West News Wire: Judy Tenuta, a brazen stand-up comedian who jestedly billed herself as the “Love Goddess” and toured with George Carlin during the 1980s peak of comedy, passed away on Thursday. She was 72.
According to publicist Roger Neal, Tenuta passed away on Thursday afternoon at home in Los Angeles with her family by her side. Ovarian cancer was the death’s cause.
It was always a “great time to be around her,” Neal remarked. “She was a very witty, amazing performer.”
Tenuta claimed to have been born on November 7, 1965, but according to Neal, she was actually born in 1949. She was a traditional woman who would never reveal her true age, but now that she is no longer with us, we can.
Her heart-shaped face, topped by bouffant hair with a flower accent, conveyed an impression of sweet innocence that was quickly shattered by her loud, gravelly delivery and acidic humor, expletives included. The accordion she made part of her act was “an instrument of love and submission,” as she fondly called it.
She was among a generation of performers who drove the popularity of live comedy in clubs nationwide including the Comedy Store in Los Angeles, Laff Stop in Houston and Caroline’s in New York City. A typically male-dominated field found room for women, including Tenuta.
“Devastated to hear of the passing of my dear, dear friend, the lovely Miss Judy Tenuta. I can’t believe she’s gone,” tweeted Weird Al Yankovic, who worked with her on his 1990s TV series and a 2006 music video. “Earth has truly lost a goddess.”
Michael McKean, of “Spinal Tap” fame, tweeted, “One of a kind. Damn.”
Tenuta gained national attention in 1987 with “On Location: Women of the Night,” a HBO special in which she starred with Ellen DeGeneres, Paula Poundstone and Rita Rudner.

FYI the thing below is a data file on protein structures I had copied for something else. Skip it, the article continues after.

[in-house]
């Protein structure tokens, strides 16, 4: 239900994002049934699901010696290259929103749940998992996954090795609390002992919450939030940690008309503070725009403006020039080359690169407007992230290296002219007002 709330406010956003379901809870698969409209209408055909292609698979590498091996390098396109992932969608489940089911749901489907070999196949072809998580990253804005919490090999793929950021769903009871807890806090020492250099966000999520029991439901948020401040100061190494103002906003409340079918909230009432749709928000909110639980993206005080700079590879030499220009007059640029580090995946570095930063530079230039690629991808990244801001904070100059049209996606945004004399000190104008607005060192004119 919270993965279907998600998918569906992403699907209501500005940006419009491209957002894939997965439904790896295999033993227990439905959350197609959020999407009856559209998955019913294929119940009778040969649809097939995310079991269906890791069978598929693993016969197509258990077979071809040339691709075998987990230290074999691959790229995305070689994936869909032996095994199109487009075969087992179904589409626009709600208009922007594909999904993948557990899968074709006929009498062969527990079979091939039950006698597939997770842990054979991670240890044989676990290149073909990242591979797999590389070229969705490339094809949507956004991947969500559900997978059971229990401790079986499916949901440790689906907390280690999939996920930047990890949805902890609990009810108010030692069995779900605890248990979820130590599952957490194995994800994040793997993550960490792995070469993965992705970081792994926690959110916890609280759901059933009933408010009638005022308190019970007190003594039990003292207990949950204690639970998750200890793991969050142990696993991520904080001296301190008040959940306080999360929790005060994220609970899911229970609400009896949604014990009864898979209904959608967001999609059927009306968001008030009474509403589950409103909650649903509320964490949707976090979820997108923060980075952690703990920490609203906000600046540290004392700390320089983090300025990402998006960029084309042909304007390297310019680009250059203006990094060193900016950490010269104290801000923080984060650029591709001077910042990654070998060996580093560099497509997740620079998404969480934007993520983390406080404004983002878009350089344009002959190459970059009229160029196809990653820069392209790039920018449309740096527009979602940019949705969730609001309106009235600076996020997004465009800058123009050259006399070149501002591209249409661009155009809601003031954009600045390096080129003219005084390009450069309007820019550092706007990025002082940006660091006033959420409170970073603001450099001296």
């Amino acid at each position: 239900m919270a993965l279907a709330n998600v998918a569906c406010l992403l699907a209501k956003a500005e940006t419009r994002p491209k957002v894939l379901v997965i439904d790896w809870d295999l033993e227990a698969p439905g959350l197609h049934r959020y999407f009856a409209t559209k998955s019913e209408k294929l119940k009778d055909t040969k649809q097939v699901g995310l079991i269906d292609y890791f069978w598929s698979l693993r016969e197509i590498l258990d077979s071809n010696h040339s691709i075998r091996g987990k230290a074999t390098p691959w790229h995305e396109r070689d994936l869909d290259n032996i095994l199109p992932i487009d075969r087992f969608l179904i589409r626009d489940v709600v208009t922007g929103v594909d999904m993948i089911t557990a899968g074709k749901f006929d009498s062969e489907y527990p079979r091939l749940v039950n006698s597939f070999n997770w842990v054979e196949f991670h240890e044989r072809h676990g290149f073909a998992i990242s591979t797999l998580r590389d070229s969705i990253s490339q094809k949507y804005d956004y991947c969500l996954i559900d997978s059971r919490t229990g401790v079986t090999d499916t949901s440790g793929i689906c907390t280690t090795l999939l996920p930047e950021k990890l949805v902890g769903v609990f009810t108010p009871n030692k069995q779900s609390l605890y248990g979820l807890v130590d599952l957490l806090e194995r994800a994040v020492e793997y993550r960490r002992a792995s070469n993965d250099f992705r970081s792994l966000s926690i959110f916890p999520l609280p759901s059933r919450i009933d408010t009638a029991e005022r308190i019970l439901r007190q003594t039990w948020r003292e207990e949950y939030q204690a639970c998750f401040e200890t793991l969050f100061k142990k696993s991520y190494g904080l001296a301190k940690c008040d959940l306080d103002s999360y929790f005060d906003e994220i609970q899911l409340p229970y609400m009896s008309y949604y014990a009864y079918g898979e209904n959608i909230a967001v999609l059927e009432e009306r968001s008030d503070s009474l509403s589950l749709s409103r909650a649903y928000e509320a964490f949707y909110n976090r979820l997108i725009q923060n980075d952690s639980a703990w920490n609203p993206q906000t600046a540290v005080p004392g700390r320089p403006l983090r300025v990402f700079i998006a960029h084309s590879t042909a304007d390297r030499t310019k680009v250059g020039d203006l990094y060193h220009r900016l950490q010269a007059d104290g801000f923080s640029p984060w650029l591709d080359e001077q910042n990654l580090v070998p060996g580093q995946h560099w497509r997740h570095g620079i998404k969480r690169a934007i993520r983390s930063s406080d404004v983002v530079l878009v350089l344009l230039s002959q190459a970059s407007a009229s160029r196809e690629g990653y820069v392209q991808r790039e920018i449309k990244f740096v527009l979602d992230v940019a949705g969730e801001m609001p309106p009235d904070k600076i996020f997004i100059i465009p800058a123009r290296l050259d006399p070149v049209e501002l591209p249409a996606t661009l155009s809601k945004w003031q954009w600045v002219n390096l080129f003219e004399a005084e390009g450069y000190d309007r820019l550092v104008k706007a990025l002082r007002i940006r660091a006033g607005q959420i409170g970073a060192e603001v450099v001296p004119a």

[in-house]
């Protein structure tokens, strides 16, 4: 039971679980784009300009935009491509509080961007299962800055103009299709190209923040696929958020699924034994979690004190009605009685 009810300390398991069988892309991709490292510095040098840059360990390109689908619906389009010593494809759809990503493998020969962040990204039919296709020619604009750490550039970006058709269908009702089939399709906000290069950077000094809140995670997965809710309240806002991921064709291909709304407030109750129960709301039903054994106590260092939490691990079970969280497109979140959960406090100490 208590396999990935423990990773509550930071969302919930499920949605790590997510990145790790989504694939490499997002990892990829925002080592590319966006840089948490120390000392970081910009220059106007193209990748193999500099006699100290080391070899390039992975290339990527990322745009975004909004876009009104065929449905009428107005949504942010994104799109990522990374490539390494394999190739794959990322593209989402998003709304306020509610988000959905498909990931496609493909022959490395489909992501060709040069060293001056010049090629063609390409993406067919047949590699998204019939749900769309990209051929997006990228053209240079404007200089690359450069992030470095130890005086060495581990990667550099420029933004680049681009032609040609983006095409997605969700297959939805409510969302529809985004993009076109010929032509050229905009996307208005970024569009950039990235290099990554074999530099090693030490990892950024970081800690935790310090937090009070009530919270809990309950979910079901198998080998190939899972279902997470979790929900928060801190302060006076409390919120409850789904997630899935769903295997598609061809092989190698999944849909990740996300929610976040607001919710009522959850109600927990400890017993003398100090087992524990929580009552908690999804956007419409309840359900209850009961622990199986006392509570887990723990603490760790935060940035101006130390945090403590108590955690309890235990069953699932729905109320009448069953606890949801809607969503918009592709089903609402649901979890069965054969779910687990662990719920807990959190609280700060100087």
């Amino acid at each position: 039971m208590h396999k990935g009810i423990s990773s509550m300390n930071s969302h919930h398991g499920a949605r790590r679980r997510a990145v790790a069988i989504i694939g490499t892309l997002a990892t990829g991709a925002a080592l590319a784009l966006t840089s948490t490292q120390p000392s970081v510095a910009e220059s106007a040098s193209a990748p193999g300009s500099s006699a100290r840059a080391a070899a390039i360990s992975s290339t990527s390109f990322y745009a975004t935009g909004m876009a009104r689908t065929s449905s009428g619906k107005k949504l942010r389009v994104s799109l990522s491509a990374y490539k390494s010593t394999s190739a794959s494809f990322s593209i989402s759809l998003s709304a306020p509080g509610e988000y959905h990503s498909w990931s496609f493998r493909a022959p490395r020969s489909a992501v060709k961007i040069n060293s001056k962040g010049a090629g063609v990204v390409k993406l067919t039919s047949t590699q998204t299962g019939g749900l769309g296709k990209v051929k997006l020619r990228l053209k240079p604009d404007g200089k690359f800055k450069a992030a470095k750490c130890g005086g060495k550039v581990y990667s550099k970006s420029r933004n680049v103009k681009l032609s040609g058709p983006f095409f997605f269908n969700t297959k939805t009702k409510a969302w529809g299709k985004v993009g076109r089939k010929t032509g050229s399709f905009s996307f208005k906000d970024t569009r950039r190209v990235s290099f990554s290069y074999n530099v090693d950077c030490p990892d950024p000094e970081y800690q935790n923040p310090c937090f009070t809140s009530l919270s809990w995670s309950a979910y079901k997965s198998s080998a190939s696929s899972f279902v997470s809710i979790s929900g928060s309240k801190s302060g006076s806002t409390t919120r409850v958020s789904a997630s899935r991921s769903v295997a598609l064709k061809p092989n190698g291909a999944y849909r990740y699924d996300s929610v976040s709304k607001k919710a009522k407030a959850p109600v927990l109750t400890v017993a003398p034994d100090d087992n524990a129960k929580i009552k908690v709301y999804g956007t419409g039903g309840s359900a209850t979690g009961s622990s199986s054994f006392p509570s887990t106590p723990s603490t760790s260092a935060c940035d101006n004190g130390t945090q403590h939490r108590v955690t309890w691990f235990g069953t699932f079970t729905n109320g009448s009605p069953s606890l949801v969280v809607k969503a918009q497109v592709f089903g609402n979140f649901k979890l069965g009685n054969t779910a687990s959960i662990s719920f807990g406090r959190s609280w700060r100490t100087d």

In 1988′s “American Comedy Awards” TV special, Tenuta was named best female comedy club performer opposite male winner Jerry Seinfeld. Other honorees that year for their club or screen work included Robin Williams, Lily Tomlin and Bette Midler.
“I would trade it in a minute, if I could just be a wife and mother,” wisecracked the gold lamé-wrapped, gum-chewing Tenuta, who accepted her award from Carlin.
She was a frequent guest on late-night talk shows and game shows and with radio shock jock Howard Stern. Her acting and voiceover credits were eclectic, including appearances on “The Weird Al Show” and “Space Ghost Coast to Coast.” She appeared onstage in “The Vagina Monologues” in Los Angeles and Chicago.
Tenuta was a two-time Grammy nominee, getting back-to-back nominations in 1995 and 1996 for best spoken word comedy album for “Attention Butt Pirates and Lesbetarians” and “In Goddess We Trust.”
She was a supporter of LGBTQ rights, took part in pride festivals and counted members of the queer community as enthusiastic fans. On her website, she said that as an ordained minister of Judyism she was “available for same sex marriages!”
Tenuta grew up in the Chicago suburb of Maywood, attending Catholic schools that included one she dubbed “St. Obnoxious and Bondage.” She said she was the “isolated, petite flower” Petite Flower becoming one of her stage nicknames in a Catholic family that included six brothers.